Zaman is linked to Fethullah Gulen’s Hizmet movement, once a key pillar of the ruling AK Party’s rise to power in 2002. However Hizmet has broken its ties to President Erdogan in the past year over his plans to significantly boost presidential authority. The move against Zaman follows attacks on another pro-opposition newspaper, Hurriyet, last September and the arrest in November of a number of prominent journalists critical of the government. Can Dundar, Editor-in-Chief of the secularist, pro-opposition Cumhuriyet newspaper and his colleague Erdem Gul were released from jail Friday after a court deemed their detention unlawful. Both still face potential life sentences for aiding a terror organisation after revealing the Turkish Intelligence agency’s arming of Syrian militant groups.
Turkey is currently ranked 149 out of 180 countries on the Reporters without Borders’ World Press Freedom Index.
The Secretary-General of the United Nations, Ban Ki-moon, called the plight of Sahrawi refugees in Algeria “an unacceptable situation” during a visit to the Smara refugee camp close to Tindouf. He also spoke to the lack of progress in negotiations, deeming the situation of the refugees “one of the forgotten humanitarian tragedies of our times.”
Algeria’s Ministry of National Defense and a Russian aircraft manufacturer are reportedly close to a defense deal that will be signed by the end of 2016, providing Algeria with 12 military aircraft as a result. Similarly, in a recent interview Russia’s foreign minister Sergey Lavrov stated that his visit to Algeria this coming week would include a discussion pertaining to building a “Russian-designed nuclear power plant” in an effort to help develop Algeria’s infrastructure. If a deal is constructed and signed, the plant will constitute the second nuclear power station in Africa, with the first one located in South Africa.
Hamas has been accused by the Egyptian interior ministry of having carried out a bomb attack approximately one year ago that led to the assassination of then-public prosecutor Hisham Barakat. Hamas has fully denied the accusations, deeming them “baseless”.
Autopsy results on the body of Giulio Regeni have revealed that the Italian student, found dead in Egypt last month, was interrogated and tortured for nearly a week before he was killed, according to Egyptian forensics officials. Human rights groups and others have speculated that the marks on Regeni’s body bear the “hallmark of the [Egyptian] security services,” despite denials by the Egyptian authorities.
Tunisian businesswoman and 2015 Nobel Prize winner Ouided Bouchamaoui has stated that peace in Libya will “solve 80% of Tunisia’s problems.” She made the statement in an interview with the online publication Al-Monitor on March 3rd, further elaborating that the US should significantly increase its support to Tunisia in order for democracy to succeed.
In a sign of further security deteriorations in Libya, the United Kingdom has sent troops to Tunisia to bolster their border security in order to prevent Islamic State fighters from moving across and into Tunisian territory. While the mission only calls for a deployment of 20 British soldiers, the move is highly significant in that the concern now appears to be centered on the stable government in Tunis. In addition to the UK, Germany has reportedly agreed with Tunisia’s government to send its own troops to train Libyan government forces in combating the Islamic State’s fighters, who have recently overtaken the coastal city of Sirte. While the UK and Germany undertake missions in and around Libya, the severity of the situation continues to increase as the so-called Islamic State hardens its position amongst the other militias in control of Libyan territory.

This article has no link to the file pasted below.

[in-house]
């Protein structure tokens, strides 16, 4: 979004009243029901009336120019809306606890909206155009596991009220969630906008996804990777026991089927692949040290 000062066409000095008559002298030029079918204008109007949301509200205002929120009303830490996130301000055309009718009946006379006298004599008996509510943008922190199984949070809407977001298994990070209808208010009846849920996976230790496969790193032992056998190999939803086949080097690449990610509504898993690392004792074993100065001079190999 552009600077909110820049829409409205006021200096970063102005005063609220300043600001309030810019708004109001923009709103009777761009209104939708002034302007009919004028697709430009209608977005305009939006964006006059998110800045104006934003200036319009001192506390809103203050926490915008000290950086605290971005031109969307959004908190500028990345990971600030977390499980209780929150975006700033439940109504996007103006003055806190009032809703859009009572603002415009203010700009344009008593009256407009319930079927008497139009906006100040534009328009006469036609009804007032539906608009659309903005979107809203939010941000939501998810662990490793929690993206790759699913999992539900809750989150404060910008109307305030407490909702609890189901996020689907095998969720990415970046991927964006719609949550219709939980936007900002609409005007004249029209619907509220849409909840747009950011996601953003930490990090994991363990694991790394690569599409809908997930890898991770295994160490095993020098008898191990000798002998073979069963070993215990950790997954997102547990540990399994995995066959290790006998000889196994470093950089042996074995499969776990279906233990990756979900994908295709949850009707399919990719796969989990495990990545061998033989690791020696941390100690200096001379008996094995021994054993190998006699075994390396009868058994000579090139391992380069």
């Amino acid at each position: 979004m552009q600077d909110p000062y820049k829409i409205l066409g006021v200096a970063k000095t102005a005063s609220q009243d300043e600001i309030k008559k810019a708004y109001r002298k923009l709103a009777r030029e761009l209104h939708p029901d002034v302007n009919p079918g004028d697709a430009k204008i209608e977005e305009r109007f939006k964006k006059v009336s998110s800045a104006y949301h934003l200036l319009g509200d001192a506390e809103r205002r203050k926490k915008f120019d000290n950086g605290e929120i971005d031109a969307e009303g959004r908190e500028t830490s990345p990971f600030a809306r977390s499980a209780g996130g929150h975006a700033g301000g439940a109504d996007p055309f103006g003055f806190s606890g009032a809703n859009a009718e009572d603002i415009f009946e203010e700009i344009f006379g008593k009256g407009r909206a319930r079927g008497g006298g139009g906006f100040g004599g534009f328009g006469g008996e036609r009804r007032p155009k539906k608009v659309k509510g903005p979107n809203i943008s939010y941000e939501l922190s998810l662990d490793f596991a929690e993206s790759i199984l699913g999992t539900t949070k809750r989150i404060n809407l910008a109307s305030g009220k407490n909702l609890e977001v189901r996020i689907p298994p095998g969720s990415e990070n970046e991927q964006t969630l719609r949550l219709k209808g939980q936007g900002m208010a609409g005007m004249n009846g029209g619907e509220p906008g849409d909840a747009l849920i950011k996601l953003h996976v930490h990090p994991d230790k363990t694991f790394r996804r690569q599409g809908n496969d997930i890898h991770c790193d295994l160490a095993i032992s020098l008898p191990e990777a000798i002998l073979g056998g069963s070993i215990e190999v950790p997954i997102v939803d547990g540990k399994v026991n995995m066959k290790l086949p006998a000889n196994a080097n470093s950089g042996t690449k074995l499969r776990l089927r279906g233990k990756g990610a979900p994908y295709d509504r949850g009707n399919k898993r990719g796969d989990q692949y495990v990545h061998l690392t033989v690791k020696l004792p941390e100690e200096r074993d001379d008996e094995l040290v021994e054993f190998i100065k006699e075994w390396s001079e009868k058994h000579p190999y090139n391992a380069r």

Sudanese opposition leader and founder of the Popular Congress Party, Hassan al-Turabi, passed away in Khartoum at the age of 84. He was best known for helping to orchestrate the coup that led to current president Omar al-Bashir’s seizure of power in 1989.
As part of a tour of several African countries, UN Secretary-General Ban Ki-moon visited Mauritania over the weekend. The Secretary-General announced that he intended to focus on preventing terrorist attacks across the Sahel region of the continent, and to promote cooperation of Mauritanian forces within a UN peacekeeping structure.
As if to underscore the UN’s concerns, Ansar Dine claimed responsibility for four attacks against UN peacekeeping forces in Mali. The Tuareg group, which acts as a front for al-Qaeda in the region, released statements on the attacks through a newly created propaganda unit, displaying a new focus on information operations in concert with its violent tactics.
Special: Countering Violent Extremism
At the end of February, Tony Blair and Leon Panetta announced they were teaming up to launch an anti terrorism commission. Specifically focused on violent extremism, the commission seeks to further counter radicalization efforts.
The U.S. Senate, specifically the Senate Homeland Security Committee, approved three bills to fight ISIS’s online recruitment methods. The bills enhance the government’s efforts to countering the Islamic State’s Internet recruitment campaigns, which have been largely ineffective.
The legal debate between Apple and the FBI over access to technology continues. According to The Hill, “countering violent extremism is a big definitional dilemma. In our view, CVE is preventing kinetic attacks by hopeless individuals who translate grievances, real or imagined, into everyday acts of horrific violence. It is a road traveled by mostly young people with nothing to lose. Terrorist thought and behavior begins in a community and ripples outward. Under that rubric, the answer to combating extremism is within local communities — in homes, schools, places of worship, on cellphones and laptops, in writings and videos — all the places where ideas emanate.”